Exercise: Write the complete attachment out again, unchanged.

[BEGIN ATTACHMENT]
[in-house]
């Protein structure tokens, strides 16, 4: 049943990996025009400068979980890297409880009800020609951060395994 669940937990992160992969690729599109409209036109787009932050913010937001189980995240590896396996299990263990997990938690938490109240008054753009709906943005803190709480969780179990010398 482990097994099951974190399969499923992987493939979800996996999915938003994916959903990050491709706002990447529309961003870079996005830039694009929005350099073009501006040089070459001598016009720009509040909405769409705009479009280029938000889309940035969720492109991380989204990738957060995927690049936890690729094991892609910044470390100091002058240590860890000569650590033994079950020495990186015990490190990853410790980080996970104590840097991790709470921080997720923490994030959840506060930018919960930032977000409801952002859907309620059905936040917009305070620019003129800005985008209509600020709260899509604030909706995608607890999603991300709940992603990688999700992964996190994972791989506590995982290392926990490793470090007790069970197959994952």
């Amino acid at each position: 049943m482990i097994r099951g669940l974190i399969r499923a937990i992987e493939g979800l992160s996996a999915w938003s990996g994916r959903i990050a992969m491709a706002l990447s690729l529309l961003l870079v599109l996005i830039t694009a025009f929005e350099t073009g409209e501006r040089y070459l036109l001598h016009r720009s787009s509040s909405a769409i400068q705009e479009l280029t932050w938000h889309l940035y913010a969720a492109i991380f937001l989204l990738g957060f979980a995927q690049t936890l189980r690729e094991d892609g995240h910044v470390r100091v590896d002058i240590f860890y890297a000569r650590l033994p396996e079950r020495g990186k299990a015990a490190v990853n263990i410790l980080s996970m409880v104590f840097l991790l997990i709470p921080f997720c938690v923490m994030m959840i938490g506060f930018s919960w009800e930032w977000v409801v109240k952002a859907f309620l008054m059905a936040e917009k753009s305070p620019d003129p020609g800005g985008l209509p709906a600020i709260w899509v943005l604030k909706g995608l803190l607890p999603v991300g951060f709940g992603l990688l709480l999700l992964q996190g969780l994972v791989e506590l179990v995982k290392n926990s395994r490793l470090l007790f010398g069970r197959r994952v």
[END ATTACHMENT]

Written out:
[in-house]
């Protein structure tokens, strides 16, 4: 049943990996025009400068979980890297409880009800020609951060395994 669940937990992160992969690729599109409209036109787009932050913010937001189980995240590896396996299990263990997990938690938490109240008054753009709906943005803190709480969780179990010398 482990097994099951974190399969499923992987493939979800996996999915938003994916959903990050491709706002990447529309961003870079996005830039694009929005350099073009501006040089070459001598016009720009509040909405769409705009479009280029938000889309940035969720492109991380989204990738957060995927690049936890690729094991892609910044470390100091002058240590860890000569650590033994079950020495990186015990490190990853410790980080996970104590840097991790709470921080997720923490994030959840506060930018919960930032977000409801952002859907309620059905936040917009305070620019003129800005985008209509600020709260899509604030909706995608607890999603991300709940992603990688999700992964996190994972791989506590995982290392926990490793470090007790069970197959994952």
């Amino acid at each position: 049943m482990i097994r099951g669940l974190i399969r499923a937990i992987e493939g979800l992160s996996a999915w938003s990996g994916r959903i990050a992969m491709a706002l990447s690729l529309l961003l870079v599109l996005i830039t694009a025009f929005e350099t073009g409209e501006r040089y070459l036109l001598h016009r720009s787009s509040s909405a769409i400068q705009e479009l280029t932050w938000h889309l940035y913010a969720a492109i991380f937001l989204l990738g957060f979980a995927q690049t936890l189980r690729e094991d892609g995240h910044v470390r100091v590896d002058i240590f860890y890297a000569r650590l033994p396996e079950r020495g990186k299990a015990a490190v990853n263990i410790l980080s996970m409880v104590f840097l991790l997990i709470p921080f997720c938690v923490m994030m959840i938490g506060f930018s919960w009800e930032w977000v409801v109240k952002a859907f309620l008054m059905a936040e917009k753009s305070p620019d003129p020609g800005g985008l209509p709906a600020i709260w899509v943005l604030k909706g995608l803190l607890p999603v991300g951060f709940g992603l990688l709480l999700l992964q996190g969780l994972v791989e506590l179990v995982k290392n926990s395994r490793l470090l007790f010398g069970r197959r994952v």